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Circle of Magic – the Circle Opens: Sandry’s Book, Tris’s Book, Daja’s Book, Briar’s Book by Tamora Pierce [ profile] amnachaidh and I listened to this whole series in the car (separately). The four short books go together nicely to form one main story arc. It’s something like an earth magic Hogwarts, with children of different backgrounds – noble, merchant, trader, thief - coming together at the monastery of Winding Circle, finding they have unique magical powers and learning how to use them. The plots are entertaining but fairly predictable – the heart of the books are the four young mages and the circle (formed in book one) that binds their magic together. The recordings are done by Full Cast Audio, each character with a different reader and narrated by the author. It took me a little while to get used to the slightly exaggerated enunciation that the producer apparently prefers, but once over this little hump, the full cast presentation works very well. I’m sad that only one book of the following quartet has been recorded, with no apparent plans to do the other three.

Baby Catcher by Peggy Vincent As a teen, in an era when options for women were quite limited, Vincent’s parents told her to become a nurse, because she’d always have a job. And with her first OB rotation, Vincent was hooked on birth. In the era of Twilight Sleep, a patient refuses to lie down or take drugs. “Please lie down! What if the baby falls out?” Peggy pleads. “Well, darlin’, that’s the whole point, ain’t it?” the woman responds between contractions. She chronicles her path to becoming a Certified Nurse Midwife, working at the Bay Area’s most prestigious birth center and doing home births (then covered by insurance.) The meat of the book are the birth stories, beautiful, bizarre, and hilarious. From that first rebellious mother to births in lesbian communes and on board ship, barely-caught births and breech births, births in hospitals and at home, this is a heart-warming tale from a midwife passionate about birth and women’s right to birth choices. If you’re interested in birth, but less in scary medical facts like Born in the USA (or need to recover from reading it), this is the perfect book.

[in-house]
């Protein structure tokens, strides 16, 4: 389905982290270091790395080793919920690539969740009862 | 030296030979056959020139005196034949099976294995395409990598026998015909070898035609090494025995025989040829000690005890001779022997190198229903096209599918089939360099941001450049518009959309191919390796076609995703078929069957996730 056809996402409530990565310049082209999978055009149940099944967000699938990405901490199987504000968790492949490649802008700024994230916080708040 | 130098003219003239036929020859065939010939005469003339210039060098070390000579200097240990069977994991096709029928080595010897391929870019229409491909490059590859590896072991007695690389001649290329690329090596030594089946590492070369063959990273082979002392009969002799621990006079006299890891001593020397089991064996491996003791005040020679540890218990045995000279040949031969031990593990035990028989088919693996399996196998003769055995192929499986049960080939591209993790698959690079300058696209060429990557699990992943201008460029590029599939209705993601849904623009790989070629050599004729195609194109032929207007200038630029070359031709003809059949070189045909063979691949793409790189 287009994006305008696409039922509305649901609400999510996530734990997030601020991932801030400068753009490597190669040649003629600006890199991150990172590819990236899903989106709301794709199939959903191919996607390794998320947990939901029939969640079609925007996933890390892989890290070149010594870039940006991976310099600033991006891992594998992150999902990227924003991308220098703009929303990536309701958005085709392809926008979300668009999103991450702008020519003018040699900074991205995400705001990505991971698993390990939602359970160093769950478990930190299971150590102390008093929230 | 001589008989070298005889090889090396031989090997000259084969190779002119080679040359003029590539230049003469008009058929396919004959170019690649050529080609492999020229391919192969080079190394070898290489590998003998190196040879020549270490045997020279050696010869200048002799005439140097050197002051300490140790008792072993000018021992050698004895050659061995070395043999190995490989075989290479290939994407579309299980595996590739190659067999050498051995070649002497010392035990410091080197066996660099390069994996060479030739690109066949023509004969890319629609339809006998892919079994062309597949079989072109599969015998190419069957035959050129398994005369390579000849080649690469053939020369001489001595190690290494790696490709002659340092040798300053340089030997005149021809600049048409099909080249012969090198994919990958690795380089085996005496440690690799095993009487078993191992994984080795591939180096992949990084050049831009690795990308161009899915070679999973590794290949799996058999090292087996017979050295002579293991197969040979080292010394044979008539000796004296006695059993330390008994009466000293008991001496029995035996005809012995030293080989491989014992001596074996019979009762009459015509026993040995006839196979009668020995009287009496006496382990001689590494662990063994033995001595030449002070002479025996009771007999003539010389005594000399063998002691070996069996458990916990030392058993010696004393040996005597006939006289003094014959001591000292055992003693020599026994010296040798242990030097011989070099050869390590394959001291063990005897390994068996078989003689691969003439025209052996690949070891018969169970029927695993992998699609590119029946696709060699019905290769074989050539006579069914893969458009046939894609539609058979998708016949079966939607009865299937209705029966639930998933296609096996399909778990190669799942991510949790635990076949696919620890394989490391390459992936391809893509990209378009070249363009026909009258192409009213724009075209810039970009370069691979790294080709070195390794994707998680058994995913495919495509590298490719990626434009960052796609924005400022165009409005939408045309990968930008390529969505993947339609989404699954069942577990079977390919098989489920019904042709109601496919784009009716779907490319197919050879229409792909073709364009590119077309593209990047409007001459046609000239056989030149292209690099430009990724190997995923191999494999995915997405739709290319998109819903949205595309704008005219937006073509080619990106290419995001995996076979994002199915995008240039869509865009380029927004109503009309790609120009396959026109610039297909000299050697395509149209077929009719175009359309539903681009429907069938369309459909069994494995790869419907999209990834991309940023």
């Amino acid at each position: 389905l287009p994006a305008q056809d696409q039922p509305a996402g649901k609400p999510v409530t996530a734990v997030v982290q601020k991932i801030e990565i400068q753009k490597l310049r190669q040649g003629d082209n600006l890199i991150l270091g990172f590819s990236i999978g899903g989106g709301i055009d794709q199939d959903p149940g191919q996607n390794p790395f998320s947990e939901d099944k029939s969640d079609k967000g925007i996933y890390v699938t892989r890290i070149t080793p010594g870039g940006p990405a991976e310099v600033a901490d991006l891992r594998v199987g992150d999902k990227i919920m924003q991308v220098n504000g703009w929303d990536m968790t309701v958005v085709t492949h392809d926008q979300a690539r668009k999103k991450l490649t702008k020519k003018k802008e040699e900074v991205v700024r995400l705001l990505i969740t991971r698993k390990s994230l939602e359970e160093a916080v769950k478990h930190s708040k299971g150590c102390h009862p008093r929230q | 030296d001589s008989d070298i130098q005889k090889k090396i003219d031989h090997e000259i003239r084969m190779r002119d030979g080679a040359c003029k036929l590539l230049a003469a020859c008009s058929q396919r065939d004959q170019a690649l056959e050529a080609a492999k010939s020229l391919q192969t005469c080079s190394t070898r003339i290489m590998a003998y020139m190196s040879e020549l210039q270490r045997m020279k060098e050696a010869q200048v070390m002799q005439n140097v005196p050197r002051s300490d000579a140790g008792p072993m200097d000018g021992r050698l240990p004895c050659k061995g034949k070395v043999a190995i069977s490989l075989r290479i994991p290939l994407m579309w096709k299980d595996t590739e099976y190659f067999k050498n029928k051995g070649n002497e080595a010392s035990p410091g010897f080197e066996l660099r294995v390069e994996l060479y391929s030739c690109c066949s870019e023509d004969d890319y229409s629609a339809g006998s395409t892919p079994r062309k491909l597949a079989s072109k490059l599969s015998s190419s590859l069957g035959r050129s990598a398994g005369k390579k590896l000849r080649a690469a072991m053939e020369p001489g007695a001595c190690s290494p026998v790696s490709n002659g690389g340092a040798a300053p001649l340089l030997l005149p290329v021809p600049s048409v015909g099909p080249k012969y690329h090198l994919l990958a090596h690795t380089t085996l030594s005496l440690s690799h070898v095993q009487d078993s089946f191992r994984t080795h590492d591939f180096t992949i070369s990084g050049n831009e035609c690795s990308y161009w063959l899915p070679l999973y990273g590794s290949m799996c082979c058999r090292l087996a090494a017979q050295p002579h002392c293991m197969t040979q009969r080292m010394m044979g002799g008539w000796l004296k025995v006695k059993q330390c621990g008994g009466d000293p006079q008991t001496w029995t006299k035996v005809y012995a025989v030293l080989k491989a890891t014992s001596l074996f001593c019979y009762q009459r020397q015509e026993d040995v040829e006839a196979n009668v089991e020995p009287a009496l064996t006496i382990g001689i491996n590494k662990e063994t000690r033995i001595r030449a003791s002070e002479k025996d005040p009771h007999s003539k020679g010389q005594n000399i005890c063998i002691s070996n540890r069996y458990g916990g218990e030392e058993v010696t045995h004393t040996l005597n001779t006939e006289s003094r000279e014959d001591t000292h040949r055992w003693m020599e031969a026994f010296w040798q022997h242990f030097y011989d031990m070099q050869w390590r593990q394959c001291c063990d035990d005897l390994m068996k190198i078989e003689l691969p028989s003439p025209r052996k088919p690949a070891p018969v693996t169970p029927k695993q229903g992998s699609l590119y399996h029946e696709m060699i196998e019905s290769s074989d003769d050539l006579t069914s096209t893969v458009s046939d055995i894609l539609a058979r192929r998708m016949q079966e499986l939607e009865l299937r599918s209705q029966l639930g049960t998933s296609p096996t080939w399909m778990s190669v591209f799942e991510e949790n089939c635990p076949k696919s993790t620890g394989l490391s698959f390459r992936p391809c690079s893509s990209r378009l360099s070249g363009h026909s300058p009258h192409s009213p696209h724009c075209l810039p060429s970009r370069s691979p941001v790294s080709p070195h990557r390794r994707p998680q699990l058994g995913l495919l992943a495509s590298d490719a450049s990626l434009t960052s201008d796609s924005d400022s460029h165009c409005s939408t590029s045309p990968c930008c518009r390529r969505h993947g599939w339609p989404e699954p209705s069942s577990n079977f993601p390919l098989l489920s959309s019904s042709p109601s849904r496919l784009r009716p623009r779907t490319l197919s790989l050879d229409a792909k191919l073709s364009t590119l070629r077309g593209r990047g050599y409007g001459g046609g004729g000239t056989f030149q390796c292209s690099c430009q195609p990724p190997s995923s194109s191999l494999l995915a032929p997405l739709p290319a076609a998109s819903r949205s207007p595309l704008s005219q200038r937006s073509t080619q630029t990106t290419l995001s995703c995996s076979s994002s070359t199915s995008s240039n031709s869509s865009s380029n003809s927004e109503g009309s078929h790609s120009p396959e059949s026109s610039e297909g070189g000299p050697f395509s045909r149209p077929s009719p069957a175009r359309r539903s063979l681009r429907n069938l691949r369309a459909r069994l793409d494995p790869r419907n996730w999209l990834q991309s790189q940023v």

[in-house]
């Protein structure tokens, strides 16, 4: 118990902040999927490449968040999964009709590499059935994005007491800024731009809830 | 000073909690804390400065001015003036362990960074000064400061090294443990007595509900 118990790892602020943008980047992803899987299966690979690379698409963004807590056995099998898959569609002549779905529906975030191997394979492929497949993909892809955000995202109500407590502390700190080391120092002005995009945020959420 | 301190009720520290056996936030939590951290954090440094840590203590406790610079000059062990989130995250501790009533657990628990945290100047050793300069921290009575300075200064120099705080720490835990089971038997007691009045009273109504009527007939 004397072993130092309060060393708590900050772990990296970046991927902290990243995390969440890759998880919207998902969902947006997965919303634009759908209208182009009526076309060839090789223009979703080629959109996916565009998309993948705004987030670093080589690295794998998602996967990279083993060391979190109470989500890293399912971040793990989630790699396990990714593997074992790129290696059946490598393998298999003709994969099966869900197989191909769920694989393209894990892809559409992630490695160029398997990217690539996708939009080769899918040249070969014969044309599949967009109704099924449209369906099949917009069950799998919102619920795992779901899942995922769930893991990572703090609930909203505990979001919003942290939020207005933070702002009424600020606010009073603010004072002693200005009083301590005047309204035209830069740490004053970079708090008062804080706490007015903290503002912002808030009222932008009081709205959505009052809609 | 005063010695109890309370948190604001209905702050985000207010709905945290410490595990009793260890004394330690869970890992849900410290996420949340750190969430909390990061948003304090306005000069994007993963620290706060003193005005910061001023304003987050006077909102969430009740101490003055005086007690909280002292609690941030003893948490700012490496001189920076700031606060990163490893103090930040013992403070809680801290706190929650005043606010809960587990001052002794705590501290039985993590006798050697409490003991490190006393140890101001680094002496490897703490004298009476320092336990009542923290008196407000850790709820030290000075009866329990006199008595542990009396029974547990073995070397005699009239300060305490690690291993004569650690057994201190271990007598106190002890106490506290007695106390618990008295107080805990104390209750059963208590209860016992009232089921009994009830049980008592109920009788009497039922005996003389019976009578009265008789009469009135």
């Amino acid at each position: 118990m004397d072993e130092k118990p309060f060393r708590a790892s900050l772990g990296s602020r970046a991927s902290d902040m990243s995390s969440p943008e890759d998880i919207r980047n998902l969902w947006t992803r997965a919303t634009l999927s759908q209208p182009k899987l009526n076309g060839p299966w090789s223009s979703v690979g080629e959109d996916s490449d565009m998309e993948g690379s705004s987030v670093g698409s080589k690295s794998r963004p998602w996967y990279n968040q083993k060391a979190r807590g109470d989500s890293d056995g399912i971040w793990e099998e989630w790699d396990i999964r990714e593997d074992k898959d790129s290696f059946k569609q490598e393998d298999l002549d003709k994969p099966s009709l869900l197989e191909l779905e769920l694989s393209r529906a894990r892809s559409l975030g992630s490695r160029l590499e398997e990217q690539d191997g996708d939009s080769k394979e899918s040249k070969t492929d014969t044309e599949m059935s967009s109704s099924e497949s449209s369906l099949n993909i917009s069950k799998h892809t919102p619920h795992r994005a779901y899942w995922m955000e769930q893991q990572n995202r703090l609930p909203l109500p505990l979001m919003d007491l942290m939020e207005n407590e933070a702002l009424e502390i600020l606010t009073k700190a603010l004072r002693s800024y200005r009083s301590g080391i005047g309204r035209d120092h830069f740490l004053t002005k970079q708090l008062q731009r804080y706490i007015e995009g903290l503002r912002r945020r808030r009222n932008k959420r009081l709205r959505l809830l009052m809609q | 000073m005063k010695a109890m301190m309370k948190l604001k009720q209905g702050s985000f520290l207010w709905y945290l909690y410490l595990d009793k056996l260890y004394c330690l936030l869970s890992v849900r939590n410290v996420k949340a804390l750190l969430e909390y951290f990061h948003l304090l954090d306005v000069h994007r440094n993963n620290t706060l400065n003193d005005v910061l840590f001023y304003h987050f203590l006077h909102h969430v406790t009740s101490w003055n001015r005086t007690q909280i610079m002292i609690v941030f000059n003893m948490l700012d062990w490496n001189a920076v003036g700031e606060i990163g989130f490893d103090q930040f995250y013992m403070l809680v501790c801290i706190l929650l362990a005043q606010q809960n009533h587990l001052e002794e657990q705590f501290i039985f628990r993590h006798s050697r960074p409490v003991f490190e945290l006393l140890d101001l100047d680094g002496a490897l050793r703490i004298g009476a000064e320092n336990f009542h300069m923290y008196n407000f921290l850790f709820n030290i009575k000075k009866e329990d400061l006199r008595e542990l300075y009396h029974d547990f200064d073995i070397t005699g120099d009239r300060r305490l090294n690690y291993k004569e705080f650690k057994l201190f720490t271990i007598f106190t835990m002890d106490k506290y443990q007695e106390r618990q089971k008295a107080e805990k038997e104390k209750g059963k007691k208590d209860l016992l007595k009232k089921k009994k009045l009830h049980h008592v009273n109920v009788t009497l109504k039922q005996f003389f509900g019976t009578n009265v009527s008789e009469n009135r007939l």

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Is the health of women and children a women’s issue, or a human issue? Either way, it’s hard to avoid be angry after reading this book. I don’t normally include subtitles here, but this one was too helpful in explaining the book to leave out.

Born in the USA: How a Broken Maternity System Must Be Fixed to Put Women and Children First by Marsden Wagner, M.D., M.S. It’s a little-known fact that the maternal mortality rate in the United States has been rising for the past 25 years, and both our maternal mortality and infant mortality rates are among the worst in the industrialized world. Wagner uses both hard scientific evidence* and lots of personal experience to wade through the tangles of modern obstetrical care. Doctors and scientists are in conflict, he says, because while a scientist must assume that everything is known, a doctor must assume that he or she knows what the problem is and how to treat it in order to get anywhere. A lack of oversight, love of technology, lack of knowledge of normal birth, and a fear of litigation combine to make hospital births downright dangerous for mother and child. ** After documenting these grim facts, Wagner goes on to paint a picture of an ideal maternity system, similar to those already existing in other countries, which have been established even without the approval of the obstetrical community. It seems like a long haul, but this book is a good start.

* For those interested in doing their own medical research, Wagner frequently cites the Cochrane Library, . This is a medical nonprofit working towards evidence-based medical practice. They synthesize and analyze medical studies, providing both their reports and the original studies in their on-line library.